I’ve also implemented a fix for the dreaded empty barrel/crate problem. This should now be impossible.
Lastly, I’ve modified it so regular barrels no longer drop crude, but instead drop either 3x as much wood as they used to (100-150) or 10-15 metal fragments.
Flashlights will no longer cast a weird artifact from your other weapon attachments. Big whoop.
I’ve substantially increased the durability of salvaged tools. I know this isn’t a huge change right now as they are free to repair, but when I actually fix that you’ll thank me.
The only two-handed weapon that does not require any components got a substantial buff this week. It has the largest attack radius in the game. This means its swinging motion covers a greater area of attack, making it much much easier to hit targets (or much more difficult to miss, as it were).
Water Catchers now collect 5-10x as much water as they used to. You’ll mainly notice them fill up at night from fog. Eventually we’ll add rain back in and sort it out that way, but at least now there is a reason to craft them!
Furnaces had their lights disabled as they needed to cast a shadow to prevent them bleeding through bases and looking like crap. Unfortunately shadows are super expensive so we disabled them some time ago. I recently took another look at it and came up with a low cost solution that actually looks even better with no extra performance hit. Enjoy!
This issue has been bothering us for a couple of weeks now. Most of us weren’t even able to replicate it in order to properly address it, so we were mostly dependent on educated guessing and testers to sort out the problem. Thanks to all your input and some tests of our own, we were able to finally identify a pattern that would lead us to a solution (for the most part).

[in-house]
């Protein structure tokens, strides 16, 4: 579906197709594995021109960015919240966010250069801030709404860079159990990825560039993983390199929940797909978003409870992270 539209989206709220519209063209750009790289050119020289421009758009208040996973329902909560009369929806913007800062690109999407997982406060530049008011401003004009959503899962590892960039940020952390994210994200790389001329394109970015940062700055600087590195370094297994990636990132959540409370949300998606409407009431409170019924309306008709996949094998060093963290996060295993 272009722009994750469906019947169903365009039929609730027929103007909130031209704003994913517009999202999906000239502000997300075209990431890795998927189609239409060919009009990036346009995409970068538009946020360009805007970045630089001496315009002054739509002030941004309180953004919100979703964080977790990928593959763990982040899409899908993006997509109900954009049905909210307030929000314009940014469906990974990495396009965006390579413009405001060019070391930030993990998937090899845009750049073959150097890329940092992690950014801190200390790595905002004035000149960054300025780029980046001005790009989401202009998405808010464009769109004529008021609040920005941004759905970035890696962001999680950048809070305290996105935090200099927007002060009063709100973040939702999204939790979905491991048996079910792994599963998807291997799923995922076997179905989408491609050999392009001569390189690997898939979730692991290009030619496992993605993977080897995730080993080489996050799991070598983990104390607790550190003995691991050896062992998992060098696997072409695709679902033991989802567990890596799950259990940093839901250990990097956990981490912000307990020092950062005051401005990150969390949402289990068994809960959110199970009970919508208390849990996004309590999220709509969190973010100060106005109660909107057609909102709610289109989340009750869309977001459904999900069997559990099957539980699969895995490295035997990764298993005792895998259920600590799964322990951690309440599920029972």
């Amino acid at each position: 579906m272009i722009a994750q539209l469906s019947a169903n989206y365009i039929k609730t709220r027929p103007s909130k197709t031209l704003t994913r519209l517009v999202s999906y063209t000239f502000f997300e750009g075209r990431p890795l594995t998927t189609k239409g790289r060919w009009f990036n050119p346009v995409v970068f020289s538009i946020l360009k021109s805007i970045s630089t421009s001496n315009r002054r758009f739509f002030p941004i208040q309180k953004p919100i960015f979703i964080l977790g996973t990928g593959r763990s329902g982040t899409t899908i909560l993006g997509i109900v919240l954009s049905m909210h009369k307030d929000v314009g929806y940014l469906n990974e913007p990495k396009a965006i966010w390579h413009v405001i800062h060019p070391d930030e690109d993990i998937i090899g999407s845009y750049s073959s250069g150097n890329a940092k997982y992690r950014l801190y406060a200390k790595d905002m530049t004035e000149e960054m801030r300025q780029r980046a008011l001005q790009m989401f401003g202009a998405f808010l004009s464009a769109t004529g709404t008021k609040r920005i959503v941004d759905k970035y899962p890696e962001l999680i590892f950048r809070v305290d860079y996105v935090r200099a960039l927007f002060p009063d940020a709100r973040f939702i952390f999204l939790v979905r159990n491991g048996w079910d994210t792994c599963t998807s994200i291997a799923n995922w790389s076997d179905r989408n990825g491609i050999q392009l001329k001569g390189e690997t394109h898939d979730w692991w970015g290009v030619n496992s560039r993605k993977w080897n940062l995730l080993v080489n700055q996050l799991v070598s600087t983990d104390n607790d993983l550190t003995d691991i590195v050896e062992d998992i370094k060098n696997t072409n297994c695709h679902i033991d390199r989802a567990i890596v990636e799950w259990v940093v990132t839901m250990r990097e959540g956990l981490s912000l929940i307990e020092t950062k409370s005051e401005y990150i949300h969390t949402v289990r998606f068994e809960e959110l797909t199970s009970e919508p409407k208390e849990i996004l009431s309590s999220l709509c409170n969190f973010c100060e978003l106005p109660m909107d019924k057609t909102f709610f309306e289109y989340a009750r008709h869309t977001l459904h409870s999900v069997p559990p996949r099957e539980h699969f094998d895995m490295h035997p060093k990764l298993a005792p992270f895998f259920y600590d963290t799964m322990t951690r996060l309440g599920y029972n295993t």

After the pattern was found, we tested a couple of different theories that could explain why those circumstances were leading to that cause. We finally tracked it down to a texture bandwidth bottleneck that was affecting a few sets of hardware/drivers more than others. The problem might not be entirely solved, however, it’s a huge improvement from last week and gameplay should now be smooth again for most players, if not smoother.
Everybody has seen them - raid towers built with deployables, usually shelves and storage boxes, to circumvent building stability. I fixed all of those raid tower exploits we are aware of, so this should now finally be a thing of the past.
After fixing the last set of issues with our new low overhead prefab pooling, I enabled it for everybody with this update. As a reminder, this system works around some internal memory allocations Unity does whenever you reactivate a game object. This helps reduce stuttering when objects are loading in and fixes the last systematic flaw in our entity streaming system. From here on all that’s left to optimize with regards to entity streaming are some entity-specific scripts that take more time than they have to. Those optimizations will take some time, but at least we got the big problems covered now and I can focus on something else for a while.